Losing All Your Cookies Has Got Be The Worse Thing In Life.
Life Is So Hard
As I was leaving church Saturday night, I saw a family heading into the parking lot, walking down the sidewalk a few feet ahead of me. They had three children, two girls and a boy. The middle child, a girl, was crying. She rubbed her eyes as she walked and sobbed. Then, with a cue from her mother, she ran back to her and handed over a small cup full of cookies.
As I reached my car, her wailing had increased, and I looked at her father and we smiled.
"Life is so hard," I said.
"Things are real tough," he said laughing.
"Yeah," I laughed, "Especially when you lose your cookies."
At that point, he cracked up, and continued laughing as he opened his SUV and put the kids in. But I thought about that. Most adults do pretty much the same thing when they lose their proverbial "cookie."
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Perspective Is The Problem
It really doesn't matter what your "cookie" is. The fact of the matter is, your perspective is the problem, not your loss.
Have you been holding on too tight? Hoarding maybe? Or maybe your sense of value is greatly misplaced. It could be a combination of all of these things, but again, its the glasses you are looking through that will determine how you perceive the situation you are facing.
If you are of the opinion that the situation is negative, that is what it will be for you. Perhaps you are like the little girl, who may have felt she would never get her cookies back.
The thing is, sometimes when one cookie leaves your life, there is room for a bigger and better one, but if you scream and cry over the first cookie and refuse to let go, you may end up with something you don't like.
Some things can appear bigger than they are.
Most often, this behavior is called a tantrum, and good parents often do not tolerate such behavior, and rightly discipline the child for this selfish display. In that case, the child may lose other "privileges," and be relegated to a corner they aren't used to.
People don't seem to appreciate the fact that everything they have is on loan. Not even when they are in debt to the hilt in credit to pay for their borrowed items, do they perceive that it really doesn't belong to them.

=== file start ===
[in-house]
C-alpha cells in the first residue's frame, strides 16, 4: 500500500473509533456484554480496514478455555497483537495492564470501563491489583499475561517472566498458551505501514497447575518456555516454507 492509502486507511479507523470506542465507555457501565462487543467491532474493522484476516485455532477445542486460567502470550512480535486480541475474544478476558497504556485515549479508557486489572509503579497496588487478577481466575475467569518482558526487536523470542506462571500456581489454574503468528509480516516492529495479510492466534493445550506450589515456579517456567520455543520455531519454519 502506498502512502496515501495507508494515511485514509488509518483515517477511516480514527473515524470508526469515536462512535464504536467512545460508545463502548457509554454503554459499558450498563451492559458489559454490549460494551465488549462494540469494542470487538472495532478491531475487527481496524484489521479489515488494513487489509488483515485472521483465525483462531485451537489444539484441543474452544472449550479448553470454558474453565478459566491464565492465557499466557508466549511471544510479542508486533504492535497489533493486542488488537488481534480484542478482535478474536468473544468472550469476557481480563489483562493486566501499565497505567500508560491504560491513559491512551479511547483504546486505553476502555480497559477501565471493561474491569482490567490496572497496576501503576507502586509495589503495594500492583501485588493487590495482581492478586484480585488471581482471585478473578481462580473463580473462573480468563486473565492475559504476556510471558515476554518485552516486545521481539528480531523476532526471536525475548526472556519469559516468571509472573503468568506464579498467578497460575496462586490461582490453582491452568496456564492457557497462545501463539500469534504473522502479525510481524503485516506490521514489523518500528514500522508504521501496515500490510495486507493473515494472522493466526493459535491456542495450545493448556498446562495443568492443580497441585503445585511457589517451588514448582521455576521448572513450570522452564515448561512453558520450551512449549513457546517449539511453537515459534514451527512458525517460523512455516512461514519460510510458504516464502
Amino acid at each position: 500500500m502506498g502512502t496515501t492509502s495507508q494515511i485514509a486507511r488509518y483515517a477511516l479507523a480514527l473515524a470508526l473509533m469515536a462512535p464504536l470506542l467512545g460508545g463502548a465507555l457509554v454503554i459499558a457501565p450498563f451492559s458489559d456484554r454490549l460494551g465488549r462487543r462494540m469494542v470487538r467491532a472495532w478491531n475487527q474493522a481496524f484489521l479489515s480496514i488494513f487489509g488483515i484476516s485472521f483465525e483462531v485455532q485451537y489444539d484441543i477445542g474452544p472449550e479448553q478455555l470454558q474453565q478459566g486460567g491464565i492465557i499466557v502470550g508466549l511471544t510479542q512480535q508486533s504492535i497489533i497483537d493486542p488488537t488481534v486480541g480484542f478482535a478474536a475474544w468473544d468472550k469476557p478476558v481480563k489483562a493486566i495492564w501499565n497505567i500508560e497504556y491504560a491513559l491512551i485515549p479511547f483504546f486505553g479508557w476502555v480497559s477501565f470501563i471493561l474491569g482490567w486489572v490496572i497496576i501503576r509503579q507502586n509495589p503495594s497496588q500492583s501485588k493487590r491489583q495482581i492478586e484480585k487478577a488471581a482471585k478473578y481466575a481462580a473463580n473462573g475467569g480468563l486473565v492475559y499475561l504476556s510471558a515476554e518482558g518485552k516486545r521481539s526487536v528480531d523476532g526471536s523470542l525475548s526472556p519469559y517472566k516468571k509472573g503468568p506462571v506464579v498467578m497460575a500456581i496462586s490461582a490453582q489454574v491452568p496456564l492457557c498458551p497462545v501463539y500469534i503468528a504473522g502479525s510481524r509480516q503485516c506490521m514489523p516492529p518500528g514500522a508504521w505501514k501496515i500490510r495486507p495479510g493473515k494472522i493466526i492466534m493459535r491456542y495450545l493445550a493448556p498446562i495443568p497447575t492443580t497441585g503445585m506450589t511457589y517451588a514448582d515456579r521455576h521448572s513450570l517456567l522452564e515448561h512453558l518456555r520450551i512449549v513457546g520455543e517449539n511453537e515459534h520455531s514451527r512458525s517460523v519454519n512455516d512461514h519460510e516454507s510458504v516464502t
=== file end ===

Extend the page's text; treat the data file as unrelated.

Thus, they hold on tightly when they get into a position when these "things" or their "cookies" are no longer affordable. The reality is, if they would stop holding on so tightly, they would make the transition from one "cookie" to another a lot easier.
Again, its all in how they see and perceive the situation. In order to cope with the loss of your "cookies," you must first change your mindset about the loss as well as about the "cookie." You must realize that the "cookie" you place such high value in, is not as important as you have made it.
It's the way you are thinking about it that is causing you the pain, and so, you must change the way you are thinking.
Books To Improve Your Mind
"As a man thinketh, so is he."
The key lies in your thought processes, and in order to deal, you must repent, or rethink your position. John C. Maxwell is highly recommended as fodder for those who want to learn a new way of thinking. Books like "Today Matters," and "How Successful People Think," explain the differences between faulty thinking and healthy thinking.
The latter even explains different categories of thinking, to help you understand the areas in which your mind is deceiving you, and to help you reprogram your own thought centers with new information that will bring success and happiness to your life...and your new cookies.